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Go undercover with these three books revealing women's secret lives, from a social history of everyday Tudor women, to the secret love lives of American Muslim women, to a secret that's so stigmatized it's rarely spoken about — regretting motherhood. Check out these and more reviews on BUST's August/September print issue — on newsstands now.

tudorwomen

The Hidden Lives of Tudor Women: A Social History
By Elizabeth Norton
(Pegasus Books)

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Historian Elizabeth Norton presents England’s Tudor period (1485–1603) through the eyes of its women in this “collective biography” of female life from birth to death. Witchcraft, illicit romance, courtly intrigue, religious devotion, heresy—it’s all here. Still, this isn’t Wolf Hall. The book crams the voices of so many women into its pages that it struggles to bring any one individual to life, and it’s weighed down further by repetition and irrelevant detail. The best passages are those that delve into what are usually mere footnotes in conventional histories—from the fact that the “bearing sheets” upon which a woman gave birth were considered family heirlooms, to the belief that jumping up and down after sex was thought to prevent pregnancy. From tales of female entrepreneurship to court life, Norton’s book puts women at the center of Tudor history. (2/5) - Erica Wetter

loveinshallah

Love, InshAllah: The Secret Love Lives of American Muslim Women
Edited by Ayesha Mattu and Nura Maznavi
(Soft Skull Press)

In post 9/11 America, Muslim women are often viewed as part of an extremely sexist culture—forced to be the silent, submissive victims of their dominating husbands. Through this anthology of essays by American-Muslim women discussing love and sexuality, however, editors Ayesha Mattu and Nura Maznavi seek to provide insight and dispel these preconceptions. One writer, a self-proclaimed Marxist feminist, marries a Muslim of Arab descent, converts, and establishes total equality in her marriage. Another author chooses to lose her virginity before marriage, declaring, “I’m an unmarried, Muslim nonvirgin. I’ve said it aloud; still, I don’t disappear.” Some contributors struggle with their sexuality, including one woman who lives in secrecy as a lesbian. But all the essays here are compelling and relatable to women of all walks of life. (4/5) - Adrienne Urbanski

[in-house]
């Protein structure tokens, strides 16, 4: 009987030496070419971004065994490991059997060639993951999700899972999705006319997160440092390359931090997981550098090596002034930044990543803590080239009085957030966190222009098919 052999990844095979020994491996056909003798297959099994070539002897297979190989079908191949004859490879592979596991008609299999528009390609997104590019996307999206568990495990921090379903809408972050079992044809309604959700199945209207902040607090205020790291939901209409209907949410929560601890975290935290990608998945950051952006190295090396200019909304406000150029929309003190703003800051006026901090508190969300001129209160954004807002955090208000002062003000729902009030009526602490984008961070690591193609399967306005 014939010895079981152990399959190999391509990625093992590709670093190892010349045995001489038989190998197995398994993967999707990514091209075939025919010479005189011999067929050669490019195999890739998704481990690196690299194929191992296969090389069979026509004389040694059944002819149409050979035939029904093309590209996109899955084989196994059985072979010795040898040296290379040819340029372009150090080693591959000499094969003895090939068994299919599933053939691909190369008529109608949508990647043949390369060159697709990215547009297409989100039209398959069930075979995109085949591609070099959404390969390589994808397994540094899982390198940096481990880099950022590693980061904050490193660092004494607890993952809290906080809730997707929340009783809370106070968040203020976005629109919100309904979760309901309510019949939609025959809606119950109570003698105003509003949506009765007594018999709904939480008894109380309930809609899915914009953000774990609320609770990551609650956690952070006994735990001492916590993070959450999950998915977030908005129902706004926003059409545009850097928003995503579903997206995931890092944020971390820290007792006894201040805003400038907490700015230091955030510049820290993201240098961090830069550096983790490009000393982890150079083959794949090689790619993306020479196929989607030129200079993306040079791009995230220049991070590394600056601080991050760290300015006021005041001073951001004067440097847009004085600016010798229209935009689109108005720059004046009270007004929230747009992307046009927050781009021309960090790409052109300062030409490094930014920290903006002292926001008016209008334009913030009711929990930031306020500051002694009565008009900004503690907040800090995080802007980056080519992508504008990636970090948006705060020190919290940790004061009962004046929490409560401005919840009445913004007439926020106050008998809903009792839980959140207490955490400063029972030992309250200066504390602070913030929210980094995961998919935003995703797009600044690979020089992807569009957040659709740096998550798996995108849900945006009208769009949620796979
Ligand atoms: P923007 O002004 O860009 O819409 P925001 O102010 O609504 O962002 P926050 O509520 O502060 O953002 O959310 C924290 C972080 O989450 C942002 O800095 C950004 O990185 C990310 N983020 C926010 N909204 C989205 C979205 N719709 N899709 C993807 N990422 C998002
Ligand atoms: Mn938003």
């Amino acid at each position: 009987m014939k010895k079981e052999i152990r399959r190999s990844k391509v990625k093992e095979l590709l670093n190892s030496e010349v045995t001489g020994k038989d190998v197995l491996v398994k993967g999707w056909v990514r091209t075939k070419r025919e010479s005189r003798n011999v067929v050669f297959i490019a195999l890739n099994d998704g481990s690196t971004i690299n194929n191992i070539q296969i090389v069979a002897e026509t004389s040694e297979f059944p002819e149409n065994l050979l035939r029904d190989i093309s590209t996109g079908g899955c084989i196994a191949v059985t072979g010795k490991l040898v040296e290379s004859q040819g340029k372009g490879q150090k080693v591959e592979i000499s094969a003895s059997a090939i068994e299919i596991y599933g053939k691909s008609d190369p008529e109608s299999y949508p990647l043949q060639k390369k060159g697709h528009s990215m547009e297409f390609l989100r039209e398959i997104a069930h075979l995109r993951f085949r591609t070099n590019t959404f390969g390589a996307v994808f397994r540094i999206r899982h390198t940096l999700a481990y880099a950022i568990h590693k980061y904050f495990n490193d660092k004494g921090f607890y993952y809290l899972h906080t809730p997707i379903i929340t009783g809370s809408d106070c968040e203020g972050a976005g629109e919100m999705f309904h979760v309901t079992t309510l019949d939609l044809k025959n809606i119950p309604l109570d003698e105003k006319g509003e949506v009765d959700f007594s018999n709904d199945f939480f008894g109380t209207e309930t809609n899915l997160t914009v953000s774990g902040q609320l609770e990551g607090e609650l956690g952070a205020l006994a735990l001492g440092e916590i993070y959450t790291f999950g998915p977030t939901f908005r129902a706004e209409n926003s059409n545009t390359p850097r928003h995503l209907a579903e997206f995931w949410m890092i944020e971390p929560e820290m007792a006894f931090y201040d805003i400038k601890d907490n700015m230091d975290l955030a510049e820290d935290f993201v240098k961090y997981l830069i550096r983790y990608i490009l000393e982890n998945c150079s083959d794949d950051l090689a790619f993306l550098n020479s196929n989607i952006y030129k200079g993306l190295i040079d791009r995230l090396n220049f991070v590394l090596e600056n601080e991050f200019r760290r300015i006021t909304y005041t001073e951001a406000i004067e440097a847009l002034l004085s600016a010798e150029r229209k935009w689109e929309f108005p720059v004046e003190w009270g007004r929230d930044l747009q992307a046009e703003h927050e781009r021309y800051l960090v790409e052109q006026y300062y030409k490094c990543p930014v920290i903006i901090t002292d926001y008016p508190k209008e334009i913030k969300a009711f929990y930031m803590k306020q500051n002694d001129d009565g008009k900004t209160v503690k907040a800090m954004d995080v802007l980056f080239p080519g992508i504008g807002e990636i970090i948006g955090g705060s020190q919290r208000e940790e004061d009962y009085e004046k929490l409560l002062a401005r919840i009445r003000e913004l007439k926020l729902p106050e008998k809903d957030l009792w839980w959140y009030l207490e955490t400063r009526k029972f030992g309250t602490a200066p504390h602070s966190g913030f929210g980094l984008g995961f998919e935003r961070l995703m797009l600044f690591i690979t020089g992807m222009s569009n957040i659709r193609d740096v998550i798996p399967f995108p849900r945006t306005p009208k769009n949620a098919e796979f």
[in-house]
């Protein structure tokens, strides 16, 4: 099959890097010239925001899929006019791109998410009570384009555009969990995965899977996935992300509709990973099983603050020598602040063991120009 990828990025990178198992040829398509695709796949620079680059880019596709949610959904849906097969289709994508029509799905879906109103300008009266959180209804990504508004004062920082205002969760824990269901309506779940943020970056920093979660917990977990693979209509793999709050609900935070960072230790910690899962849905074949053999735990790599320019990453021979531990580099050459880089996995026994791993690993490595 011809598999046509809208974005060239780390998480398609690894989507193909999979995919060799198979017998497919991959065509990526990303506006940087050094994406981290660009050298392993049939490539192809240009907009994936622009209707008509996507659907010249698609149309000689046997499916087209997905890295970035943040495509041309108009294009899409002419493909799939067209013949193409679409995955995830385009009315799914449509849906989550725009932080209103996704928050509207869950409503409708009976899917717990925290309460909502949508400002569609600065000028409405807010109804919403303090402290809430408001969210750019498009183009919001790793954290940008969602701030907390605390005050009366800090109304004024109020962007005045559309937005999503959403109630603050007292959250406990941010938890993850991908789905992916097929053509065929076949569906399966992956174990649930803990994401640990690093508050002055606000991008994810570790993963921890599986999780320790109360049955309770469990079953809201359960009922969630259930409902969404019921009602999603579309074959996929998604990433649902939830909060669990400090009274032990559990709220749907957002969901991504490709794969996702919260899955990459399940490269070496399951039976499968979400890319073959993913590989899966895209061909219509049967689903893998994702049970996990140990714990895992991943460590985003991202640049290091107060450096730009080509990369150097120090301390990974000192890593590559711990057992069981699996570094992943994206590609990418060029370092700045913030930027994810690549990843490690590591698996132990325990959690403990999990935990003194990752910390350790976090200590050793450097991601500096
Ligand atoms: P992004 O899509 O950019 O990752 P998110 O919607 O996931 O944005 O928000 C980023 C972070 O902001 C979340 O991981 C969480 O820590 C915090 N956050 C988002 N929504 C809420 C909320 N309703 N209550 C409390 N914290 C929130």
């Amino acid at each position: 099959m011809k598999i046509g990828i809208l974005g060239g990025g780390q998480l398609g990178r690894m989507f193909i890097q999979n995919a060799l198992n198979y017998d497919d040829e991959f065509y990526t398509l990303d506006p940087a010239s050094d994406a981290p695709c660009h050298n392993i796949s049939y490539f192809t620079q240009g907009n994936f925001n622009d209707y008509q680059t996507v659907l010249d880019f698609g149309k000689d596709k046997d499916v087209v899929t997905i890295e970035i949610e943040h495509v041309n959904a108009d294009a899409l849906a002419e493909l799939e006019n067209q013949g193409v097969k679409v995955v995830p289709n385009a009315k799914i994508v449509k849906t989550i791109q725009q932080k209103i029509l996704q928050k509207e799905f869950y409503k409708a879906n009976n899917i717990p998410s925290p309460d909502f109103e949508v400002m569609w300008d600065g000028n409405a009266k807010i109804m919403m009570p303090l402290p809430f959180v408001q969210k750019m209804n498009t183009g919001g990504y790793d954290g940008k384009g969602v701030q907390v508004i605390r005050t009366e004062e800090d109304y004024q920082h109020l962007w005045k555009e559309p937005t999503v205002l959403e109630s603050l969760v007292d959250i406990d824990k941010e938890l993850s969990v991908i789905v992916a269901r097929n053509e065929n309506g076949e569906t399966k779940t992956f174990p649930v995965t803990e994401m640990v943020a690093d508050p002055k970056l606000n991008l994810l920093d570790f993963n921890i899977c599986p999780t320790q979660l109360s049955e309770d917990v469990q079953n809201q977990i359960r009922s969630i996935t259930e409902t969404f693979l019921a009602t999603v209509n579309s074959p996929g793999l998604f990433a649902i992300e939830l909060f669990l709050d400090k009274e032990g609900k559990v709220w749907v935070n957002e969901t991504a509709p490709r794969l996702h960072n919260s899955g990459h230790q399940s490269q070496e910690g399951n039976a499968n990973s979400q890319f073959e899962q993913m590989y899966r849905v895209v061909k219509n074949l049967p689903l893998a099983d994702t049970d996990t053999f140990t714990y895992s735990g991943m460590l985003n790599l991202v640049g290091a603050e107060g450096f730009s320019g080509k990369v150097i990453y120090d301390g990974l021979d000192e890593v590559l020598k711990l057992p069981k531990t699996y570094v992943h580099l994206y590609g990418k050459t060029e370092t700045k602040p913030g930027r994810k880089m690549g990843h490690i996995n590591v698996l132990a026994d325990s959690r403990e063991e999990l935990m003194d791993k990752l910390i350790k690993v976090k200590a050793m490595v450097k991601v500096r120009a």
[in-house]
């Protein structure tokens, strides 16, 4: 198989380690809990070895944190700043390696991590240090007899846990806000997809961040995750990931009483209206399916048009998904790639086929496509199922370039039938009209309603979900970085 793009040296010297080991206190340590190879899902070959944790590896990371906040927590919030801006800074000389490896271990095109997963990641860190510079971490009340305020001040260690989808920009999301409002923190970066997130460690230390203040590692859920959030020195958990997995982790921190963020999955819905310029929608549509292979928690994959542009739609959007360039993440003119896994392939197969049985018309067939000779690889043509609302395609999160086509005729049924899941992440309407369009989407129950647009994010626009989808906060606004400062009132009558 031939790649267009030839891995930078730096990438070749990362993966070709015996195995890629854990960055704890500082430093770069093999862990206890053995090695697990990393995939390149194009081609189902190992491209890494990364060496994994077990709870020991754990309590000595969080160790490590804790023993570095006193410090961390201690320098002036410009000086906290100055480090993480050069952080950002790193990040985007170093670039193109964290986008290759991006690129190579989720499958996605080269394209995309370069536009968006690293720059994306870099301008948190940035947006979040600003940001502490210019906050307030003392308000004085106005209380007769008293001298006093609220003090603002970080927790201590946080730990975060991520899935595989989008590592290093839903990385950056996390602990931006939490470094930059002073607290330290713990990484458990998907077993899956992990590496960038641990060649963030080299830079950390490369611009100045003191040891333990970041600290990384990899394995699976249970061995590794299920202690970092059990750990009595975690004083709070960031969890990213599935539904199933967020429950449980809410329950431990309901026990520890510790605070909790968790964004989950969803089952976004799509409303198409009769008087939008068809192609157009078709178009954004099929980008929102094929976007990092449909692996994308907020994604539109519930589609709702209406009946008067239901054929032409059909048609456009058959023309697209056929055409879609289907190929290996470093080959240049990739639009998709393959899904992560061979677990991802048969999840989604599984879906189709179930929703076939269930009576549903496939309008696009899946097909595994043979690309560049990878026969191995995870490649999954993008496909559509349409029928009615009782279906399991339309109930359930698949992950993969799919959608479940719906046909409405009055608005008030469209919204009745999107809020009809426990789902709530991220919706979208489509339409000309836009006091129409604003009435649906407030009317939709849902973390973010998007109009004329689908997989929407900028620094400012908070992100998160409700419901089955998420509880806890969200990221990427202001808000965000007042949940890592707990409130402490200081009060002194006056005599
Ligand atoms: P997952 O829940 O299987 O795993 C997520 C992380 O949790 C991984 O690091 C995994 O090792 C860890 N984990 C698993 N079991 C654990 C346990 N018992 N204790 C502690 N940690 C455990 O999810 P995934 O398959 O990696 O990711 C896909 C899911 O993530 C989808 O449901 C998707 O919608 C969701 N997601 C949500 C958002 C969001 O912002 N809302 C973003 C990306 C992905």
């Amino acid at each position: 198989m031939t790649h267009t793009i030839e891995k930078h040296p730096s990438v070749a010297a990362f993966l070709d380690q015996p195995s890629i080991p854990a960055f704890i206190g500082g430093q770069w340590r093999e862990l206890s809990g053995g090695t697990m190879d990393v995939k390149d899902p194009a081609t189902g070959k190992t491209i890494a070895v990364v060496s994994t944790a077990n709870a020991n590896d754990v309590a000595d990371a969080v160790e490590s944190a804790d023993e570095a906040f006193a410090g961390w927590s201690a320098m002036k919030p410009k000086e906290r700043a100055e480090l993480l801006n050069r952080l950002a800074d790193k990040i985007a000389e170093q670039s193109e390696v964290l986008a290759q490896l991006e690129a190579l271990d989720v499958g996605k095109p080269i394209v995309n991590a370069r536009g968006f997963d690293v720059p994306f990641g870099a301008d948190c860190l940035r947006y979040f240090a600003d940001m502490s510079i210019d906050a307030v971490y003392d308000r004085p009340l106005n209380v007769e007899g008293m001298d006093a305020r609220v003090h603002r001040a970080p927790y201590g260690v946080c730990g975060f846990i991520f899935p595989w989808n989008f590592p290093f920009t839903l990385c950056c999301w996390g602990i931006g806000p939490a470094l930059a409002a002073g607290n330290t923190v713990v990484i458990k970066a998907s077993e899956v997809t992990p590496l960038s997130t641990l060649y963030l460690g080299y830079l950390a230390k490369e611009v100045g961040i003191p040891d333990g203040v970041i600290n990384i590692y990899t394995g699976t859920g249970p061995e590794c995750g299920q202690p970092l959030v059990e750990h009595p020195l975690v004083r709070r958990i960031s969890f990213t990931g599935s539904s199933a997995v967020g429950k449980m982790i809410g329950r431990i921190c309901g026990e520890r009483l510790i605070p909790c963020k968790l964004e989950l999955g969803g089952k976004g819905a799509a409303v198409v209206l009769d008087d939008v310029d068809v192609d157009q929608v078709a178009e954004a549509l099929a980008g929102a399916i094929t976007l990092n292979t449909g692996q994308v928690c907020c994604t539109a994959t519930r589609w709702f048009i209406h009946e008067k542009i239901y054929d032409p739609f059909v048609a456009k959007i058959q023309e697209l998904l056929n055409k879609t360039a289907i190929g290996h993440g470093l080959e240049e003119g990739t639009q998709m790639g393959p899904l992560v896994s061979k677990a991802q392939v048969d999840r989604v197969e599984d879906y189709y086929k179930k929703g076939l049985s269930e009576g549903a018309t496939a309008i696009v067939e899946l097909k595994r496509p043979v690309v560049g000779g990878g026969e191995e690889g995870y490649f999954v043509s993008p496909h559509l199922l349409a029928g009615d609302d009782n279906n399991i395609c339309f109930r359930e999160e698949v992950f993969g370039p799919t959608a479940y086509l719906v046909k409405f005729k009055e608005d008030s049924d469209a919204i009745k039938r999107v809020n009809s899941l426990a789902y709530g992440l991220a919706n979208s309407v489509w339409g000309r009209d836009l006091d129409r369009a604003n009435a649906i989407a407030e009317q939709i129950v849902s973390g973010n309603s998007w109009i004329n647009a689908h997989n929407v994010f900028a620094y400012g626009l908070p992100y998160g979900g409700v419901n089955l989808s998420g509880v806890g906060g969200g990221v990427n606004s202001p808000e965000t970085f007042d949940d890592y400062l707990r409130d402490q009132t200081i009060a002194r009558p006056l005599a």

regrettingmotherhood

Regretting Motherhood: A Study
By Orna Donath
(North Atlantic Books)

Over five years, Israeli sociologist and anthropologist Orna Donath interviewed women of varying ages and backgrounds who share one important yet widely misunderstood secret quality: They all deeply regret becoming mothers. They’re not just ambivalent—they know in their bones that motherhood is not for them. Donath carves out a much-needed space for these women to share, in their own words, stories about how they got to where they are, and how they manage now. Mixed in with these interviews is analysis by Donath, who expertly examines and questions the structures of a capitalistic, patriarchal society that not only contributes to women finding themselves in this position, but also prevents them from speaking about it. Many have never heard sentiments like the ones shared by Donath’s interviewees—and that needs to change. (5/5) – Kim Hedges

Top photo: Detail from The Clue In The Crossword Cipher

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